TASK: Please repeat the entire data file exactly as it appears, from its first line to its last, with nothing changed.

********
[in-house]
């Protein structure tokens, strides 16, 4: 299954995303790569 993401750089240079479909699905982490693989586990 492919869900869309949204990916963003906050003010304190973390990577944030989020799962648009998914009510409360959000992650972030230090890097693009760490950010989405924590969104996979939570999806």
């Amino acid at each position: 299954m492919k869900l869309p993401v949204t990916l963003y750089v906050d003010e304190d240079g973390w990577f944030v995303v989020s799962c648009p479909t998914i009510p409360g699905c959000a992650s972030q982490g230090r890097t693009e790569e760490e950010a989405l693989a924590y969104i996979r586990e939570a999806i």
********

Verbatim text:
[in-house]
């Protein structure tokens, strides 16, 4: 299954995303790569 993401750089240079479909699905982490693989586990 492919869900869309949204990916963003906050003010304190973390990577944030989020799962648009998914009510409360959000992650972030230090890097693009760490950010989405924590969104996979939570999806």
């Amino acid at each position: 299954m492919k869900l869309p993401v949204t990916l963003y750089v906050d003010e304190d240079g973390w990577f944030v995303v989020s799962c648009p479909t998914i009510p409360g699905c959000a992650s972030q982490g230090r890097t693009e790569e760490e950010a989405l693989a924590y969104i996979r586990e939570a999806i």